Martin Luther

"I despise the pope, the Church and the councils, and I worship only Christ."

The son of devoutly Catholic and extremely strict parents, young Luther was a product of Christian mythology. During his childhood Luther believed the winds and water were inhabitited by elves, gnomes, fairies, mermaids, spirits and witches. Luther was taught by his mother that these 'people' played minor pranks like stealing eggs, milk and butter. School taught him to fear God and revere the Church. But in 1505, Luther's devotion will take on new meaning. On the outskirts of a Saxon village, Luther was knocked to the ground by a bolt of lightning that nearly struck him. He cried in terror, "St. Anne (the patroness of miners) help me! I will become a monk!" Although he would later become famous for denouncing those he asked that night to help him, Luther did follow through with his promise.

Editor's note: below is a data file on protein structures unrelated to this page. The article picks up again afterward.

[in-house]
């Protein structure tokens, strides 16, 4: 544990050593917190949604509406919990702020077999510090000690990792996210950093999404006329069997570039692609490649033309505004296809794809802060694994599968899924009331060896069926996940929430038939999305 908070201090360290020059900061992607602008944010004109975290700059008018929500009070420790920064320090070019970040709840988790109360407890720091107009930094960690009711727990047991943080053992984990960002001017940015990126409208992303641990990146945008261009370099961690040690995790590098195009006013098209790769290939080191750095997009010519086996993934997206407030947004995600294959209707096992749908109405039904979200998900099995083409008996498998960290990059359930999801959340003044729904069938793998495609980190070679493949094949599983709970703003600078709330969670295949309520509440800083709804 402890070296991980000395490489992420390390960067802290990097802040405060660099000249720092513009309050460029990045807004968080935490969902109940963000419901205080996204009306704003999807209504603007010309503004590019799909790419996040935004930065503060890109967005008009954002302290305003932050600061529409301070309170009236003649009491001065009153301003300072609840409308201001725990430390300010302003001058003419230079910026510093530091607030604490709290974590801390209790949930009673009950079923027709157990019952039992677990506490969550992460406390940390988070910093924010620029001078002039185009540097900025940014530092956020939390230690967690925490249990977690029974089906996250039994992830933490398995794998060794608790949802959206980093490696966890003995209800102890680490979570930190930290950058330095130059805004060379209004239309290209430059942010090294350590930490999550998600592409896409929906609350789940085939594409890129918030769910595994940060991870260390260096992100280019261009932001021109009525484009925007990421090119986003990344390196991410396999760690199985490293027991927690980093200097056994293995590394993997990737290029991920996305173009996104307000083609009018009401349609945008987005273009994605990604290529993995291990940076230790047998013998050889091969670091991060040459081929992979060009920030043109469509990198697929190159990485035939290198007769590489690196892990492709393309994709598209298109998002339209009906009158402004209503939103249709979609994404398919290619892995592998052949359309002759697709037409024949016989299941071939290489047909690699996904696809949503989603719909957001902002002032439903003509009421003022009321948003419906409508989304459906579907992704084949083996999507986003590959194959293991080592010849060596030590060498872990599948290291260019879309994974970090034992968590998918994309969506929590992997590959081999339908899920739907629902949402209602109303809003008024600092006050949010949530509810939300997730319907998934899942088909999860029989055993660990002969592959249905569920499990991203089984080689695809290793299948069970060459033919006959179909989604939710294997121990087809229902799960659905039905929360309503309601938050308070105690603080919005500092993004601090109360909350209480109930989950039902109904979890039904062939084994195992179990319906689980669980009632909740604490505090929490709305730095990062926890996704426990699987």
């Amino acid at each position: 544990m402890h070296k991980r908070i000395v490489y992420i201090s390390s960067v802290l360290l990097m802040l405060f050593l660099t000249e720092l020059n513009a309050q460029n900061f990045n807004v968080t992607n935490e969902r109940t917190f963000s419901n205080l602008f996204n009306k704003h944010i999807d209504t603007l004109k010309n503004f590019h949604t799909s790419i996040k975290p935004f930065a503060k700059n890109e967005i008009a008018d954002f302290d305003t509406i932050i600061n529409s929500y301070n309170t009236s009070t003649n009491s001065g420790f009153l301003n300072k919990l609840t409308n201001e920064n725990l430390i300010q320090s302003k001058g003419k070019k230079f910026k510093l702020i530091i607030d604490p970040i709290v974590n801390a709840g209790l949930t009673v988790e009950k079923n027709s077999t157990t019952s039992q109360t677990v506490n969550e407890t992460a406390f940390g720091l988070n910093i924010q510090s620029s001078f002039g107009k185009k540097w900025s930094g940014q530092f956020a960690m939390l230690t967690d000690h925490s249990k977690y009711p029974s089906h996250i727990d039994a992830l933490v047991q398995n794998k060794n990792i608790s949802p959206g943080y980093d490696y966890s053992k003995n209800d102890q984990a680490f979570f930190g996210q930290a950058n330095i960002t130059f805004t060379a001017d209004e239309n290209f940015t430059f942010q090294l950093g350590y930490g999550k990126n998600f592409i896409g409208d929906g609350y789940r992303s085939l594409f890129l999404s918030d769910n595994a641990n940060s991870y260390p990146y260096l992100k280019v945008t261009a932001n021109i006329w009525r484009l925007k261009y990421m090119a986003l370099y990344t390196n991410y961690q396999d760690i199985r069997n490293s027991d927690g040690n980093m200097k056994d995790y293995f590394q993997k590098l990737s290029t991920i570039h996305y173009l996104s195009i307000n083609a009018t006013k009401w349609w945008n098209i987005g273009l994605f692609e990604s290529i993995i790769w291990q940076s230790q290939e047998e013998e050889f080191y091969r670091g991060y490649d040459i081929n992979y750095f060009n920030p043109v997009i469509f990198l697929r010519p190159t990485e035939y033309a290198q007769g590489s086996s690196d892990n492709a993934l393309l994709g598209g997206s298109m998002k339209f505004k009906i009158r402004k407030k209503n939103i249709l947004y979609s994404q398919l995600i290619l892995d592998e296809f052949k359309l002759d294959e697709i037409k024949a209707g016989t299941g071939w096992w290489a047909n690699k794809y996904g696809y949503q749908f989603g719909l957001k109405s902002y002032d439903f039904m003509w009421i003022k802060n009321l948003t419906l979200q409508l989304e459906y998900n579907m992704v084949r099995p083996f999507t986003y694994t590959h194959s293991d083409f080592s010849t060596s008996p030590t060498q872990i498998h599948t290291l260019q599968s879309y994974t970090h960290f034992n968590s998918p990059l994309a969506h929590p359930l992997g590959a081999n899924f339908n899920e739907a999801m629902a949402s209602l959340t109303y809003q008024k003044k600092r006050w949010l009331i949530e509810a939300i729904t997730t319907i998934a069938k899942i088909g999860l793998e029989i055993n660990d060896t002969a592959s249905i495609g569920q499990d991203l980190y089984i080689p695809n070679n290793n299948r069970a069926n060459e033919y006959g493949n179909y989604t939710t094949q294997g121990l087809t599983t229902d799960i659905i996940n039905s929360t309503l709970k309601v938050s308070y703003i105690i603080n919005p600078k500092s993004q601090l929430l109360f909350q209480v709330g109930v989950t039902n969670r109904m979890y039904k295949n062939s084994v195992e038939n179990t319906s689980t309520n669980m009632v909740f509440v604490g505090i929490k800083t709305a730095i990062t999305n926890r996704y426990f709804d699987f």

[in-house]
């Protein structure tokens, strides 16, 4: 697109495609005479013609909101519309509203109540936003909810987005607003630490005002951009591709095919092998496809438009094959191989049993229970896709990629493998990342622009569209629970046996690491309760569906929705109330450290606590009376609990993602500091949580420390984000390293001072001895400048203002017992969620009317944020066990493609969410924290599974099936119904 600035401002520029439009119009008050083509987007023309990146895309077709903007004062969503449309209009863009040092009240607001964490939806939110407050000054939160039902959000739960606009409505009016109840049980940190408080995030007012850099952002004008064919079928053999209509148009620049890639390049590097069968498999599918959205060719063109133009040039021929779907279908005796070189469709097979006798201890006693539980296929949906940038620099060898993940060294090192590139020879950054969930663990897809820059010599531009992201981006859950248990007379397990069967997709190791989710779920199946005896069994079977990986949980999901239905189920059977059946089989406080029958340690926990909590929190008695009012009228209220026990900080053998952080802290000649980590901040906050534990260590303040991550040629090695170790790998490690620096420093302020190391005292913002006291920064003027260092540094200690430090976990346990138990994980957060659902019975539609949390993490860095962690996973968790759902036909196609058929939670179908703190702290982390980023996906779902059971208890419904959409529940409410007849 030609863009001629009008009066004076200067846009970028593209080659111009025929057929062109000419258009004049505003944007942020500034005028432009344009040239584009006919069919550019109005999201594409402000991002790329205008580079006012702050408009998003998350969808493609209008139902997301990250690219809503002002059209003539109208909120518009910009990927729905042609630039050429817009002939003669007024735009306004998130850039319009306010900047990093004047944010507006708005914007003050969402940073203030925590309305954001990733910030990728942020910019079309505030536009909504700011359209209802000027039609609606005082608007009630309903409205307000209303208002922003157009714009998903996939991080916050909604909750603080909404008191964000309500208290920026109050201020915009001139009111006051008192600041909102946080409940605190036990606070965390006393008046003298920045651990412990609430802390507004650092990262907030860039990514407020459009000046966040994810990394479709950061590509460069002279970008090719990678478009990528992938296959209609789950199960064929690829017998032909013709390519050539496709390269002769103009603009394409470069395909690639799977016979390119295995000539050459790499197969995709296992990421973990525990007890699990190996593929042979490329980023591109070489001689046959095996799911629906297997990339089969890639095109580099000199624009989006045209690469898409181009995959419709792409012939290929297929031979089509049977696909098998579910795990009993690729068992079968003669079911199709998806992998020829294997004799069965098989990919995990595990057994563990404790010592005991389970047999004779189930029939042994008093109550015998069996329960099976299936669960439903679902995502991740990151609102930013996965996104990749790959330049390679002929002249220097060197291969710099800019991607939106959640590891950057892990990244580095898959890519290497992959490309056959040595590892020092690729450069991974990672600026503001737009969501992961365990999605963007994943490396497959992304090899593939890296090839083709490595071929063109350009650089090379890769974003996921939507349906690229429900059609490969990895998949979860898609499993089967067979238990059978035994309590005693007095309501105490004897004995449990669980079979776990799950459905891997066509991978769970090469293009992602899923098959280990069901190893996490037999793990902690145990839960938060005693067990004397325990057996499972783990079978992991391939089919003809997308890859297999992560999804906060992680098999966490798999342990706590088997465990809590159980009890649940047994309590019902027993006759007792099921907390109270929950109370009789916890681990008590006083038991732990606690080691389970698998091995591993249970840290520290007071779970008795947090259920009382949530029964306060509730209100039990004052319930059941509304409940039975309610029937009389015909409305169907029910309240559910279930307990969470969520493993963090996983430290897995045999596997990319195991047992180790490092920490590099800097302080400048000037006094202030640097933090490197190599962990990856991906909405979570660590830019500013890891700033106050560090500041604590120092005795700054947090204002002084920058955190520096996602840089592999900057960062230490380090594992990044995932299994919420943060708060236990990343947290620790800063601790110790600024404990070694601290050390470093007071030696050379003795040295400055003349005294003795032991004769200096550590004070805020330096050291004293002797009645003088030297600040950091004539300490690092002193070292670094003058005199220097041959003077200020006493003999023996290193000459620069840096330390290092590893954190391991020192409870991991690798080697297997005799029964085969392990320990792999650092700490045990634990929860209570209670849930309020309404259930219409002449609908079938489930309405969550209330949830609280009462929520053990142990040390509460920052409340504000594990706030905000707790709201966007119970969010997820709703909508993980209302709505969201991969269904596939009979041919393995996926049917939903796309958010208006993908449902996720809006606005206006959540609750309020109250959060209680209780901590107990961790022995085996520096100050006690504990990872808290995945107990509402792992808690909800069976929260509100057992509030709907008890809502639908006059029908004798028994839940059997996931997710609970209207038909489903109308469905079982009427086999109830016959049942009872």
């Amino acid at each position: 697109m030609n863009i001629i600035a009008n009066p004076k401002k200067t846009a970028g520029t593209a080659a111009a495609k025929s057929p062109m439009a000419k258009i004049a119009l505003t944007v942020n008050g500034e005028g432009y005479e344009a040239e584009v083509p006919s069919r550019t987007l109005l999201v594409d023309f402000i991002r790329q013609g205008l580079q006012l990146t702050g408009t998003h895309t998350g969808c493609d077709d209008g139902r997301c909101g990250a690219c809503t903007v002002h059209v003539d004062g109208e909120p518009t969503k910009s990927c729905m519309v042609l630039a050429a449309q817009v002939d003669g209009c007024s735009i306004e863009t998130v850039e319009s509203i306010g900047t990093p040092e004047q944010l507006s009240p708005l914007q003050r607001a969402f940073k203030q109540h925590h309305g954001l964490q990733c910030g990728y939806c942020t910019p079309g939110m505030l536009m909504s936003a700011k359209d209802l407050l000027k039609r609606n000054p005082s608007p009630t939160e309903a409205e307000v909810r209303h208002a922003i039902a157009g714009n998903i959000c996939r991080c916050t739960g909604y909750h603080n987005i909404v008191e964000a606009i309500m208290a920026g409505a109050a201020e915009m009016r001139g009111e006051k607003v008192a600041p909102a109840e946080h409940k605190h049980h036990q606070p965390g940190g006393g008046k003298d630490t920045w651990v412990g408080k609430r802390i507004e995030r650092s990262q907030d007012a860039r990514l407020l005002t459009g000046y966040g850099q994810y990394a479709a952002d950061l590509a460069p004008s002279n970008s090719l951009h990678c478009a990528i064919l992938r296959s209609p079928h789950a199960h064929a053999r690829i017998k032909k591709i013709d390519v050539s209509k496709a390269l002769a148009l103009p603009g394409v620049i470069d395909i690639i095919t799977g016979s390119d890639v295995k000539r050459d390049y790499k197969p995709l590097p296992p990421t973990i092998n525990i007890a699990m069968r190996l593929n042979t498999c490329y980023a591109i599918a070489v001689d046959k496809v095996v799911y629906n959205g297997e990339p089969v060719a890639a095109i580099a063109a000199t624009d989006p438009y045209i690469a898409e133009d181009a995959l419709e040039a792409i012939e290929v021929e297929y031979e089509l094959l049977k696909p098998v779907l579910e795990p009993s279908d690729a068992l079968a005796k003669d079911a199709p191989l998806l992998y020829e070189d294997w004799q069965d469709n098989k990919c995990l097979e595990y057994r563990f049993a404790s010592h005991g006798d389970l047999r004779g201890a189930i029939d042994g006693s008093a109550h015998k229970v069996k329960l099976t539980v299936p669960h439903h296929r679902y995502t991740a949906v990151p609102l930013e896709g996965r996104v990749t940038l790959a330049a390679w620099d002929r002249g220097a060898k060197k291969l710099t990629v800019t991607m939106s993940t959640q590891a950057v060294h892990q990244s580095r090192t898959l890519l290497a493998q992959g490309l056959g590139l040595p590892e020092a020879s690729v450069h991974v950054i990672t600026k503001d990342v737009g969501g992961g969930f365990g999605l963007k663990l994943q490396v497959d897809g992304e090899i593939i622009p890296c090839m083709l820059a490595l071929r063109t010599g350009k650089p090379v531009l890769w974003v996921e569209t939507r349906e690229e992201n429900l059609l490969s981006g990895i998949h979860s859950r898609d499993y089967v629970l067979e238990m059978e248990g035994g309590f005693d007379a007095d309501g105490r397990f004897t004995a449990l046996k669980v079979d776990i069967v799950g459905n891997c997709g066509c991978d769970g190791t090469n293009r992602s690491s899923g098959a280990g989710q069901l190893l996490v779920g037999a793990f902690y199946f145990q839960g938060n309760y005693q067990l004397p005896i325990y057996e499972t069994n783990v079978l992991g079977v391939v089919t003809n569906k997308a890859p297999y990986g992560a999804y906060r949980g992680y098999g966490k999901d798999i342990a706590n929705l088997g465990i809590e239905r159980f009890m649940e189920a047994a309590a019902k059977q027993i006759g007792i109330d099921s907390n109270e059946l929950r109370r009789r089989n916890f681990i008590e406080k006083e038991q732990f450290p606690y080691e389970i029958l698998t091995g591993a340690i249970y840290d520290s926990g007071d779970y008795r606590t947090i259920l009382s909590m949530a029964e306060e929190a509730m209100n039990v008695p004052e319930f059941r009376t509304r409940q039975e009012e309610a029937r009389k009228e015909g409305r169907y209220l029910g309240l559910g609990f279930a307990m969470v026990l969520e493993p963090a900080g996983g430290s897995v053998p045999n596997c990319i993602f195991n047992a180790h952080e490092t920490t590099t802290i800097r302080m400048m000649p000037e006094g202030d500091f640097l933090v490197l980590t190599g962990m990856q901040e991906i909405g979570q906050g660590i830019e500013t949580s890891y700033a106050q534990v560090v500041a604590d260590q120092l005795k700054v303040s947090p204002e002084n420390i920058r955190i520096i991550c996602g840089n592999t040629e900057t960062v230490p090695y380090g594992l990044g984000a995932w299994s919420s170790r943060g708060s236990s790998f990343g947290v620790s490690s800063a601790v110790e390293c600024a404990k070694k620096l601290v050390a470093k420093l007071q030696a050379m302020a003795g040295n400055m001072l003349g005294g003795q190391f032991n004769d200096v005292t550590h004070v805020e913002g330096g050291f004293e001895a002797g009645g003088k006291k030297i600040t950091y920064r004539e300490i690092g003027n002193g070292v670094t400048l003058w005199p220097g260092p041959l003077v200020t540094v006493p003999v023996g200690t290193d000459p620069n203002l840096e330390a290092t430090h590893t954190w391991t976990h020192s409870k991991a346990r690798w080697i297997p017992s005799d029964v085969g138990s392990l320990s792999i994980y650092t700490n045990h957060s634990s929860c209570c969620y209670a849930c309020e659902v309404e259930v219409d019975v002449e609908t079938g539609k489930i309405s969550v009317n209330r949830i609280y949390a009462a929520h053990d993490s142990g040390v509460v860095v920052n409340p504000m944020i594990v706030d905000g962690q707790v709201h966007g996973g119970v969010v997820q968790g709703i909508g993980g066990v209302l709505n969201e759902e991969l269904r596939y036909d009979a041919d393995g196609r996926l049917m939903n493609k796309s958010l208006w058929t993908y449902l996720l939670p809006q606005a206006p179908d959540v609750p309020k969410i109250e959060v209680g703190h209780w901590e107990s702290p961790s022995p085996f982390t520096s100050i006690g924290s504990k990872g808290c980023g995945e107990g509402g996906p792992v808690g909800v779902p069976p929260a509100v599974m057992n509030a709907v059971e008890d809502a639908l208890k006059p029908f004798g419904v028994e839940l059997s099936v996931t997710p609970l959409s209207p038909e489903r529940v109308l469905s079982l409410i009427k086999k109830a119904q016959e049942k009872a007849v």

For nearly a decade, Luther read, researched and lectured on the Scriptures. Near the end of that time, Luther came up with his views concerning the power of faith. This new revelation occurred not in a field during a dramatic storm but in a castle tower while performing "the most mundane of daily tasks." Faith alone, Luther concluded, was what guaranteed salvation, not simply "good works of Earth" and certainly not indulgences sold by Johann Tetzel. What Luther found in scripture, specifically the book of Psalm, contradicted what he saw happening to the Church. Luther wrote, "Why does not the pope empty purgatory for the sake of holy love and of the dire need of the souls that are there, if he redeems a ...number of souls for the sake of miserable money with which to build a church?" Luther set forth his arguments in his "Ninety-Five Theses" and other writings that followed. After a series of pamphlets in response to a Papal Bull calling for Luther to recant, Pope Leo admitted there was 'a wild boar has invaded the Lord's vineyard.' Luther burned the Papal Bull excommunicating him. Calls for charges of heresy echoed louder throughout the church hierarchy.